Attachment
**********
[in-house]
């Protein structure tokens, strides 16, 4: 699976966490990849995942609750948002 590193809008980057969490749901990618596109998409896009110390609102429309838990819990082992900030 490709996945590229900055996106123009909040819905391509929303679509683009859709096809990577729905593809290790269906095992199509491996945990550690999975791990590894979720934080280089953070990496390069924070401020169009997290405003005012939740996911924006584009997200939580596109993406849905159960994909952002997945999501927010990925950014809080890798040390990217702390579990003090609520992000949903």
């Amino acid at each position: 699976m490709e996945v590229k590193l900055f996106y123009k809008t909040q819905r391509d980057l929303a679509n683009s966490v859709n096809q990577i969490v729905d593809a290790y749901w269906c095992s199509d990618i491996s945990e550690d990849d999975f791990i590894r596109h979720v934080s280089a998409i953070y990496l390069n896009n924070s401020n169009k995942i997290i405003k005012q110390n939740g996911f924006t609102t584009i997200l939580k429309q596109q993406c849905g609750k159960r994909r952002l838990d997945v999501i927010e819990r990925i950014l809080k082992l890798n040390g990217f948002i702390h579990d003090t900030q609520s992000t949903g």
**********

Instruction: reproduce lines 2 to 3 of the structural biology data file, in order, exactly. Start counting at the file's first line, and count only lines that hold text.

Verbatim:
């Protein structure tokens, strides 16, 4: 699976966490990849995942609750948002 590193809008980057969490749901990618596109998409896009110390609102429309838990819990082992900030 490709996945590229900055996106123009909040819905391509929303679509683009859709096809990577729905593809290790269906095992199509491996945990550690999975791990590894979720934080280089953070990496390069924070401020169009997290405003005012939740996911924006584009997200939580596109993406849905159960994909952002997945999501927010990925950014809080890798040390990217702390579990003090609520992000949903």
């Amino acid at each position: 699976m490709e996945v590229k590193l900055f996106y123009k809008t909040q819905r391509d980057l929303a679509n683009s966490v859709n096809q990577i969490v729905d593809a290790y749901w269906c095992s199509d990618i491996s945990e550690d990849d999975f791990i590894r596109h979720v934080s280089a998409i953070y990496l390069n896009n924070s401020n169009k995942i997290i405003k005012q110390n939740g996911f924006t609102t584009i997200l939580k429309q596109q993406c849905g609750k159960r994909r952002l838990d997945v999501i927010e819990r990925i950014l809080k082992l890798n040390g990217f948002i702390h579990d003090t900030q609520s992000t949903g």